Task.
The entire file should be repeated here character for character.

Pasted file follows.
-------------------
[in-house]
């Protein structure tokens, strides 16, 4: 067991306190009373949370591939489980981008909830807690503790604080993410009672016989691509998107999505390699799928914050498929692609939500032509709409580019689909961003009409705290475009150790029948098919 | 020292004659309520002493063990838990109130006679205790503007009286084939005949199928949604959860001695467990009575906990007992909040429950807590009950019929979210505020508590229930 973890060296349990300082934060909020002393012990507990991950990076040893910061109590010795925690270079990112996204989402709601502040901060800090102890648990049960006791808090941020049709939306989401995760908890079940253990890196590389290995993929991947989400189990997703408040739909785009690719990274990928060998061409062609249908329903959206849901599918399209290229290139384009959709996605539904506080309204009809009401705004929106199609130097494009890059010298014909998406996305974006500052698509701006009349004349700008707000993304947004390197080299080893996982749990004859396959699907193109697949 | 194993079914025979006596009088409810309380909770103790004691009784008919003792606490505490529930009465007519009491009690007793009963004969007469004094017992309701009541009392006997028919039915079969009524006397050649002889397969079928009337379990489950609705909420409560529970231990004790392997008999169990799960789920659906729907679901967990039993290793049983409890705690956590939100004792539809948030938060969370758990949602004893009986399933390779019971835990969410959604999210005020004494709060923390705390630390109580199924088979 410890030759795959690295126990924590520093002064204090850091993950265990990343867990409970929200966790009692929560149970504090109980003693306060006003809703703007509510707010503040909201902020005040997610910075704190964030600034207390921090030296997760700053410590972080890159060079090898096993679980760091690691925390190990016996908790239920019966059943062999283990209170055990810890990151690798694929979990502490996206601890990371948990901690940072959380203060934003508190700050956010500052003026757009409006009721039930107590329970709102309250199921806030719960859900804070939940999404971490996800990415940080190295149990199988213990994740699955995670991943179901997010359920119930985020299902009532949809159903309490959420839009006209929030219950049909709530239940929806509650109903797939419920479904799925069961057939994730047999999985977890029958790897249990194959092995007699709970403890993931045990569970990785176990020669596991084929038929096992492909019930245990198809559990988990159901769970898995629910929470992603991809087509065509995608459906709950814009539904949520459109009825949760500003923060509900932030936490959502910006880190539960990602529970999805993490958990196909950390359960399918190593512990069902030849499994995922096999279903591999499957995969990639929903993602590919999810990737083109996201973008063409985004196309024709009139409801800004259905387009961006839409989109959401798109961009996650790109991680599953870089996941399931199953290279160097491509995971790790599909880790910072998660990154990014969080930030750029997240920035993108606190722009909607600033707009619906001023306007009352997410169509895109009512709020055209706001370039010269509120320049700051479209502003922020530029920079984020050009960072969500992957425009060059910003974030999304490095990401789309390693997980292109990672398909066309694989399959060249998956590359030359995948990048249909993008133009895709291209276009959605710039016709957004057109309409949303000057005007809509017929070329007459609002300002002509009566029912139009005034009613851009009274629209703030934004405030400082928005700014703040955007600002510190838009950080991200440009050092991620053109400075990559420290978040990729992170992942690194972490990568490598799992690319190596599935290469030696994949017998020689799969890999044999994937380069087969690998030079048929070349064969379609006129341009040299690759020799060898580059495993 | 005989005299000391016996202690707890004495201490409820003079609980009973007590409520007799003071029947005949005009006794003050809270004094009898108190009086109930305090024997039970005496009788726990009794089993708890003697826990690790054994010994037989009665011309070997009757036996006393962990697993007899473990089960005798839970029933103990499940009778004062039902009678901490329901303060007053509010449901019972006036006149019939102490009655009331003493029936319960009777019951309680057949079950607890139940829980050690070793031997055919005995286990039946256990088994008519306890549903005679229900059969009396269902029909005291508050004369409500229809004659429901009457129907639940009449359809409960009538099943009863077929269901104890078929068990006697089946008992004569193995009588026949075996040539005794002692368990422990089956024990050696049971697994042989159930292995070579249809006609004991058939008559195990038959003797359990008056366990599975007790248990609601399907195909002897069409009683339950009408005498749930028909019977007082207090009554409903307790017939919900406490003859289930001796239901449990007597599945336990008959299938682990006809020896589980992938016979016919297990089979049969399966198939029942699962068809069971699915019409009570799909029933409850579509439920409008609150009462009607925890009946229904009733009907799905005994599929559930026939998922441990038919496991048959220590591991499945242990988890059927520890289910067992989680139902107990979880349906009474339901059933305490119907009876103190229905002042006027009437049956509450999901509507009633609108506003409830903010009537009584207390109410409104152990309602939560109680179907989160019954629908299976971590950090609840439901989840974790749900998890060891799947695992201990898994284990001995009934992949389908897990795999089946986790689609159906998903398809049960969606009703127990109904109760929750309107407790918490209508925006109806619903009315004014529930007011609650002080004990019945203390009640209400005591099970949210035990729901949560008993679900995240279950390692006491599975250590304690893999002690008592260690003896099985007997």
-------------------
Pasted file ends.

[in-house]
């Protein structure tokens, strides 16, 4: 067991306190009373949370591939489980981008909830807690503790604080993410009672016989691509998107999505390699799928914050498929692609939500032509709409580019689909961003009409705290475009150790029948098919 | 020292004659309520002493063990838990109130006679205790503007009286084939005949199928949604959860001695467990009575906990007992909040429950807590009950019929979210505020508590229930 973890060296349990300082934060909020002393012990507990991950990076040893910061109590010795925690270079990112996204989402709601502040901060800090102890648990049960006791808090941020049709939306989401995760908890079940253990890196590389290995993929991947989400189990997703408040739909785009690719990274990928060998061409062609249908329903959206849901599918399209290229290139384009959709996605539904506080309204009809009401705004929106199609130097494009890059010298014909998406996305974006500052698509701006009349004349700008707000993304947004390197080299080893996982749990004859396959699907193109697949 | 194993079914025979006596009088409810309380909770103790004691009784008919003792606490505490529930009465007519009491009690007793009963004969007469004094017992309701009541009392006997028919039915079969009524006397050649002889397969079928009337379990489950609705909420409560529970231990004790392997008999169990799960789920659906729907679901967990039993290793049983409890705690956590939100004792539809948030938060969370758990949602004893009986399933390779019971835990969410959604999210005020004494709060923390705390630390109580199924088979 410890030759795959690295126990924590520093002064204090850091993950265990990343867990409970929200966790009692929560149970504090109980003693306060006003809703703007509510707010503040909201902020005040997610910075704190964030600034207390921090030296997760700053410590972080890159060079090898096993679980760091690691925390190990016996908790239920019966059943062999283990209170055990810890990151690798694929979990502490996206601890990371948990901690940072959380203060934003508190700050956010500052003026757009409006009721039930107590329970709102309250199921806030719960859900804070939940999404971490996800990415940080190295149990199988213990994740699955995670991943179901997010359920119930985020299902009532949809159903309490959420839009006209929030219950049909709530239940929806509650109903797939419920479904799925069961057939994730047999999985977890029958790897249990194959092995007699709970403890993931045990569970990785176990020669596991084929038929096992492909019930245990198809559990988990159901769970898995629910929470992603991809087509065509995608459906709950814009539904949520459109009825949760500003923060509900932030936490959502910006880190539960990602529970999805993490958990196909950390359960399918190593512990069902030849499994995922096999279903591999499957995969990639929903993602590919999810990737083109996201973008063409985004196309024709009139409801800004259905387009961006839409989109959401798109961009996650790109991680599953870089996941399931199953290279160097491509995971790790599909880790910072998660990154990014969080930030750029997240920035993108606190722009909607600033707009619906001023306007009352997410169509895109009512709020055209706001370039010269509120320049700051479209502003922020530029920079984020050009960072969500992957425009060059910003974030999304490095990401789309390693997980292109990672398909066309694989399959060249998956590359030359995948990048249909993008133009895709291209276009959605710039016709957004057109309409949303000057005007809509017929070329007459609002300002002509009566029912139009005034009613851009009274629209703030934004405030400082928005700014703040955007600002510190838009950080991200440009050092991620053109400075990559420290978040990729992170992942690194972490990568490598799992690319190596599935290469030696994949017998020689799969890999044999994937380069087969690998030079048929070349064969379609006129341009040299690759020799060898580059495993 | 005989005299000391016996202690707890004495201490409820003079609980009973007590409520007799003071029947005949005009006794003050809270004094009898108190009086109930305090024997039970005496009788726990009794089993708890003697826990690790054994010994037989009665011309070997009757036996006393962990697993007899473990089960005798839970029933103990499940009778004062039902009678901490329901303060007053509010449901019972006036006149019939102490009655009331003493029936319960009777019951309680057949079950607890139940829980050690070793031997055919005995286990039946256990088994008519306890549903005679229900059969009396269902029909005291508050004369409500229809004659429901009457129907639940009449359809409960009538099943009863077929269901104890078929068990006697089946008992004569193995009588026949075996040539005794002692368990422990089956024990050696049971697994042989159930292995070579249809006609004991058939008559195990038959003797359990008056366990599975007790248990609601399907195909002897069409009683339950009408005498749930028909019977007082207090009554409903307790017939919900406490003859289930001796239901449990007597599945336990008959299938682990006809020896589980992938016979016919297990089979049969399966198939029942699962068809069971699915019409009570799909029933409850579509439920409008609150009462009607925890009946229904009733009907799905005994599929559930026939998922441990038919496991048959220590591991499945242990988890059927520890289910067992989680139902107990979880349906009474339901059933305490119907009876103190229905002042006027009437049956509450999901509507009633609108506003409830903010009537009584207390109410409104152990309602939560109680179907989160019954629908299976971590950090609840439901989840974790749900998890060891799947695992201990898994284990001995009934992949389908897990795999089946986790689609159906998903398809049960969606009703127990109904109760929750309107407790918490209508925006109806619903009315004014529930007011609650002080004990019945203390009640209400005591099970949210035990729901949560008993679900995240279950390692006491599975250590304690893999002690008592260690003896099985007997």